This crazy rollercoaster ride of life we’re on these days is just maddening enough to make us ask ourselves if this is real life.
It seems like even Hollywood couldn’t make up a story like the one we’re all experiencing. The studios would just laugh at any producers or writing team attempting to sell this movie due to the highly unlikely events it would be about. It reminds me of one of my all-time zone out and guilty pleasure movies, Independence Day, where aliens come to invade our planet and ultimately the President of the United States takes down the alien mothership as he boldly proclaims, “This is our Independence Day.”
I love that movie so much that I’ve probably watched it 50 times. I never get sick of the plot, as unbelievable as it is. It parallels what we are currently experiencing: a deadly virus, racial insensitivity, and a divided country where we’ll seemingly change any team nickname or mascot based on whatever group feels attacked by said team name or mascot.
It’s just crazy, but here we are.
The game of baseball is trying to stand on its own two feet as well, and it’s a rough go at the moment. MLB is having trouble with virus testing, and more and more players are testing positive for COVID-19. There are also those players who just don’t want to spend the next three months with their teammates and constantly feel like they’re living in a bubble, and possibly jeopardizing their own family’s health.
Who knows how this will all play out.
However, there will come a time when baseball will be ready and more than willing to start playing games. It’s not only true for pro ball, but for universities and colleges around the country as well as high school, travel, and recreational leagues.
Players are ready to get going. We see it everyday here at Throwzone, where we’ve been as busy as we’ve ever been. I’ve also checked in with my business associates at the Texas Baseball Ranch, the Florida
Baseball Ranch, and at Driveline in Washington. They’re all packed with players getting themselves ready for when games begin again.
Our summer training has been an amazing experience for such players. Our group classes are bustling with players filling out all of our available class schedule slots. Players are driving from all over Southern California on the weekends to do video work. There’s even the possibility of a D1 program, already shut down until this next spring (which I can’t imagine 😦 ), who may train here at Throwzone for an extended period of time.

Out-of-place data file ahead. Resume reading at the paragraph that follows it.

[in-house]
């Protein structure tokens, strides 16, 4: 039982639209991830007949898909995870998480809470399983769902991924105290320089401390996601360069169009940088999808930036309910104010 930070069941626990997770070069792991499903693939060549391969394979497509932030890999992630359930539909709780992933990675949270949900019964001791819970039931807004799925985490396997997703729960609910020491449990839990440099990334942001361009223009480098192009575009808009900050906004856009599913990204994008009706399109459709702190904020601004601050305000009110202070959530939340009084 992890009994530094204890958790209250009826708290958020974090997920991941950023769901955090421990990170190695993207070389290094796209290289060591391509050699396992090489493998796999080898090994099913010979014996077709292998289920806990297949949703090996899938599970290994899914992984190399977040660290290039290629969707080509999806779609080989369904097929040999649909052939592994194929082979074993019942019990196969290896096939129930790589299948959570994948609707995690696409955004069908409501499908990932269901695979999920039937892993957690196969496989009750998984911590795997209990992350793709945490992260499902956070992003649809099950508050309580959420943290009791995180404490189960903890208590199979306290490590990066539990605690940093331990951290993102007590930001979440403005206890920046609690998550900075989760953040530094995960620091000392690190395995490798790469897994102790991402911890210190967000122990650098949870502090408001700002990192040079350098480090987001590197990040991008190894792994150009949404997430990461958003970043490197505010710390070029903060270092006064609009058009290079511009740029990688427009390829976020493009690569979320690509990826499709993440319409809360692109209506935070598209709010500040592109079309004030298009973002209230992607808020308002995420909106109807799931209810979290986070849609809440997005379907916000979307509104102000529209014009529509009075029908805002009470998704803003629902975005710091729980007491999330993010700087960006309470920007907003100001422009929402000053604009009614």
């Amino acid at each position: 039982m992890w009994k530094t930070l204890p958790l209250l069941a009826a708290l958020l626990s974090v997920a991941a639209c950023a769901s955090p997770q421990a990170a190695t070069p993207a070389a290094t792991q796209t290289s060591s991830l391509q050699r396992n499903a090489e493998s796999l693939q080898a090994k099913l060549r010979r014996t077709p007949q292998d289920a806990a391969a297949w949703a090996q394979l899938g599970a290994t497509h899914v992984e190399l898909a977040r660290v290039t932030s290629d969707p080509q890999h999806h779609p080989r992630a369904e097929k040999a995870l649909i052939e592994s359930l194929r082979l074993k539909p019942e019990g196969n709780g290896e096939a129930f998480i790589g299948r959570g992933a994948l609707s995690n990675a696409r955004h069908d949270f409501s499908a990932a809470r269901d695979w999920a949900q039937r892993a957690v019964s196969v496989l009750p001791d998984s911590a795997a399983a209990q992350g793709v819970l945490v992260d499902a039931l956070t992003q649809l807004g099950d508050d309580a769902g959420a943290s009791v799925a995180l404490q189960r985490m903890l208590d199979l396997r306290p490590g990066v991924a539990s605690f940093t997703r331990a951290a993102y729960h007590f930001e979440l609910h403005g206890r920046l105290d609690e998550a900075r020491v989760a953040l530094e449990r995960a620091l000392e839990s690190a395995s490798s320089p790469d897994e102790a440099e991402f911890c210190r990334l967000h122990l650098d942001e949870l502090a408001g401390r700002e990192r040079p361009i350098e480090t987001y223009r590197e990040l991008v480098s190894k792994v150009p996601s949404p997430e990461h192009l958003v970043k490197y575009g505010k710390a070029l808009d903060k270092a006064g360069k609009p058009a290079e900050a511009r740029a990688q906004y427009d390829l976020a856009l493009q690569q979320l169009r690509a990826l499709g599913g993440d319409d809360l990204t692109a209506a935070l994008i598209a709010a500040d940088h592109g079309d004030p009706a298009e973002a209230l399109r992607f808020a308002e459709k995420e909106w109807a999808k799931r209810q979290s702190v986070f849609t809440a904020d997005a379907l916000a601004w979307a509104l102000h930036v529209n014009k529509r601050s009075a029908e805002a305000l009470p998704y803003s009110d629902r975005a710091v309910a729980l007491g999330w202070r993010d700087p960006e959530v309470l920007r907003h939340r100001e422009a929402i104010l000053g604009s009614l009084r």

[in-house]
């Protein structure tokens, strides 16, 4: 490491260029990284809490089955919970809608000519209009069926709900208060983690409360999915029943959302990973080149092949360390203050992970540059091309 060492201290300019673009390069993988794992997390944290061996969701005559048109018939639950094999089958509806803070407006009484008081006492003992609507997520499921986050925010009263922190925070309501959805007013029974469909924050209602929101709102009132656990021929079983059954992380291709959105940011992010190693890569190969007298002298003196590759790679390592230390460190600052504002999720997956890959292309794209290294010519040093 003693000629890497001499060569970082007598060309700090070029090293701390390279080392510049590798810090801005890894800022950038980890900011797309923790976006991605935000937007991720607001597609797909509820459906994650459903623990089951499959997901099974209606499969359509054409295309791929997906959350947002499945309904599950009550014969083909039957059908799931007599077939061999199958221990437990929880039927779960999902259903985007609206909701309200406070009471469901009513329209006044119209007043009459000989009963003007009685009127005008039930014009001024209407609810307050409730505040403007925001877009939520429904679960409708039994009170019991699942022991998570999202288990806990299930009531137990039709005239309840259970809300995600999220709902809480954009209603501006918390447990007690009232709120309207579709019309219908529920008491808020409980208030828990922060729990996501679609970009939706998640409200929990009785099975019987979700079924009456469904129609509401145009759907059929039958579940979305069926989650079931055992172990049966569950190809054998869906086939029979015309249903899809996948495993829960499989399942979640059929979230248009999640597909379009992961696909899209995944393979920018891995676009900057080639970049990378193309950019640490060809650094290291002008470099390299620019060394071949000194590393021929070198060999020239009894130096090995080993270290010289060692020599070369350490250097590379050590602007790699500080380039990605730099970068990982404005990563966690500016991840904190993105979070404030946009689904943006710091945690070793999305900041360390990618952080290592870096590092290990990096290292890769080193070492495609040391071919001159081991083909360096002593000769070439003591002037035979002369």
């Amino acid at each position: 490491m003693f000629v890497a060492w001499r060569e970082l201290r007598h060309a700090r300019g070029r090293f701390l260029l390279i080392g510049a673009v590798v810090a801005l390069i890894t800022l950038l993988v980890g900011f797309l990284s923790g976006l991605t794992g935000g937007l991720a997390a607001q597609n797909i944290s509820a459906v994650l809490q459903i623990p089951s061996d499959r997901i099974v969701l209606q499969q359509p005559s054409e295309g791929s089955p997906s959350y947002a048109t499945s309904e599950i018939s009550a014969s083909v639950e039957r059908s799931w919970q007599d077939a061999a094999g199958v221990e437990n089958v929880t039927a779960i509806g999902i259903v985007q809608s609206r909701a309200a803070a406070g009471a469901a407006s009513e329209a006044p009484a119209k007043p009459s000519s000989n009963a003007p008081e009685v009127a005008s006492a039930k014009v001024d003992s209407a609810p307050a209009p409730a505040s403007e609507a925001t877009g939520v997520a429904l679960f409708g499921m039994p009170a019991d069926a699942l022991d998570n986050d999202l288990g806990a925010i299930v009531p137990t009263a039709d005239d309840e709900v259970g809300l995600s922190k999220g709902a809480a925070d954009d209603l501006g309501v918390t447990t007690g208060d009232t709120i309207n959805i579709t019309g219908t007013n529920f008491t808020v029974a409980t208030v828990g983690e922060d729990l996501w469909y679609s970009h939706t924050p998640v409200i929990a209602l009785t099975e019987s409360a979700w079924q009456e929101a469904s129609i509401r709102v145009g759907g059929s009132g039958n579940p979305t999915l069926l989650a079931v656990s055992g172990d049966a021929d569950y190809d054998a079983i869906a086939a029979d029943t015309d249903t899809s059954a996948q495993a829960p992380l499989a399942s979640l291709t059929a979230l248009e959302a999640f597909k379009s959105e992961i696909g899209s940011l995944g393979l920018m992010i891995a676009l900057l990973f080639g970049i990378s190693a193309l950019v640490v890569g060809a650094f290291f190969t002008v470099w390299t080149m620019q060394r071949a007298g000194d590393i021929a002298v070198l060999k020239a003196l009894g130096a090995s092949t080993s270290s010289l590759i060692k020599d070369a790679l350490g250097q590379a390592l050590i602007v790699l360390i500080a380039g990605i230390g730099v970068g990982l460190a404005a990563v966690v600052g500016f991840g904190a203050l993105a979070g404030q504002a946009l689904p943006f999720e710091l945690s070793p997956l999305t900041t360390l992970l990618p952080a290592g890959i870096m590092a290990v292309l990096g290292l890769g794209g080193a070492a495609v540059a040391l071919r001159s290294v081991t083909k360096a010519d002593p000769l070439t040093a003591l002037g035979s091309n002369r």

There are a couple of points I want to make as I bring up these scenarios.
One point is, if you’re not here, then why not?
Our players are raving about their development here, which is unlike anywhere else in Southern California let alone the Santa Clarita Valley. We would love to have you here so you can see how we’ve grown and find out what we can do for your son.
My second point is very important, and it’s something I touched upon last month. The risk of injury is going to be so great this year that most people might as well have their orthopedic doctor on speed dial. By the way, do we have speed dial anymore? Everything is touch screen now, but having speed dial was just awesome. It was a catchy phrase too to say, ”I have you on speed dial,” as if I was better than the next guy.
But I digress.
Injuries are going to be very real, and here is one of the reasons why: Players and coaches are going to be so ready to play games that there won’t be enough time to prepare the body for the rigors of the game. Mark my words, there will be a number of injuries when, and IF, MLB games start again. Three weeks is just not enough time to prepare the soft tissue for the stress the joints take on in a player’s body. There will be a breakdown at some point soon.
At the high school level as well as with travel ball, those teams simply won’t have the luxury of a 15-man pitching staff to slowly build arm strength and have game ready arms over the course of the season. My high school staff might have 10 pitchers, if we’re lucky, who might be ready for games. Typically, we’ll ride 5-6 arms, usually 4 if we can, but that’s going to be playing with fire. Arms will slowly break down with either lost velocity or flat out fatigue, like a car going down the road and having the engine light come on right before it just stops.
This will happen with position players as well. They’ll be running hard right out of the box and making left hand turns going into first base, rounding first on the way to second, and potentially to third. It’s a vicious cycle that we as coaches are not going to have the luxury of time to get ready. Once we do get the thumbs up to play then breakdown will slowly creep into a player’s body and eventually lead to an injury. Sadly, it can’t help but happen.
Sorry to be Debbie Downer here, but it’s important for players to train hard now so they’ll be prepared once games do begin. For throwers that’s something we do really well here at Throwzone Academy. We can give you a guide on how to train going forward and prepare you now before the games begin and coaches start asking you to give your all.
Contact us today for all the options available to help assist you in getting ready for when the games begin. Because life will get back to normal, and that means it’ll be full steam ahead with baseball. We all can’t wait!
Until next time,